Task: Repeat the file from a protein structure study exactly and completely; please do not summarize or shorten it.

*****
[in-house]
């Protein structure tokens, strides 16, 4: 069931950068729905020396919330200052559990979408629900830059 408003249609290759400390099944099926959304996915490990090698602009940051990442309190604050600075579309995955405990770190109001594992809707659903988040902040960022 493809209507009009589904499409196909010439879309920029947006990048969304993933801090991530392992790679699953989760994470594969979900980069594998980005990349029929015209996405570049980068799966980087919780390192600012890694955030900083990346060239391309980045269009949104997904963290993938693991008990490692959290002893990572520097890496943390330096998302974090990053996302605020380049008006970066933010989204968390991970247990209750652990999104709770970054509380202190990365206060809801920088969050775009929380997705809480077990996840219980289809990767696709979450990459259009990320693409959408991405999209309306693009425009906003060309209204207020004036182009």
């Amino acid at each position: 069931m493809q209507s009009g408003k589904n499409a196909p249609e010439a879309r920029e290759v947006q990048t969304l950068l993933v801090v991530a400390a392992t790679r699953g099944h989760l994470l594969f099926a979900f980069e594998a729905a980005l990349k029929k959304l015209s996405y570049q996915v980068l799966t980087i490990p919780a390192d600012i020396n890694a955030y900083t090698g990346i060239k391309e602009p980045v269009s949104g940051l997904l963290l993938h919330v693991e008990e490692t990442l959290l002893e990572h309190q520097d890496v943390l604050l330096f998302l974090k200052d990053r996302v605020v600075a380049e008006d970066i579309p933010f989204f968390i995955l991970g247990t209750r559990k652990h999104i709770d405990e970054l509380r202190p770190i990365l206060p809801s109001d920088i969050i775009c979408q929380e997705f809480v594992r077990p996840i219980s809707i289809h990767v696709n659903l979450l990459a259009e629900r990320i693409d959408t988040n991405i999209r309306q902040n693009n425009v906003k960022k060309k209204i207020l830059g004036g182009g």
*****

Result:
[in-house]
């Protein structure tokens, strides 16, 4: 069931950068729905020396919330200052559990979408629900830059 408003249609290759400390099944099926959304996915490990090698602009940051990442309190604050600075579309995955405990770190109001594992809707659903988040902040960022 493809209507009009589904499409196909010439879309920029947006990048969304993933801090991530392992790679699953989760994470594969979900980069594998980005990349029929015209996405570049980068799966980087919780390192600012890694955030900083990346060239391309980045269009949104997904963290993938693991008990490692959290002893990572520097890496943390330096998302974090990053996302605020380049008006970066933010989204968390991970247990209750652990999104709770970054509380202190990365206060809801920088969050775009929380997705809480077990996840219980289809990767696709979450990459259009990320693409959408991405999209309306693009425009906003060309209204207020004036182009």
């Amino acid at each position: 069931m493809q209507s009009g408003k589904n499409a196909p249609e010439a879309r920029e290759v947006q990048t969304l950068l993933v801090v991530a400390a392992t790679r699953g099944h989760l994470l594969f099926a979900f980069e594998a729905a980005l990349k029929k959304l015209s996405y570049q996915v980068l799966t980087i490990p919780a390192d600012i020396n890694a955030y900083t090698g990346i060239k391309e602009p980045v269009s949104g940051l997904l963290l993938h919330v693991e008990e490692t990442l959290l002893e990572h309190q520097d890496v943390l604050l330096f998302l974090k200052d990053r996302v605020v600075a380049e008006d970066i579309p933010f989204f968390i995955l991970g247990t209750r559990k652990h999104i709770d405990e970054l509380r202190p770190i990365l206060p809801s109001d920088i969050i775009c979408q929380e997705f809480v594992r077990p996840i219980s809707i289809h990767v696709n659903l979450l990459a259009e629900r990320i693409d959408t988040n991405i999209r309306q902040n693009n425009v906003k960022k060309k209204i207020l830059g004036g182009g």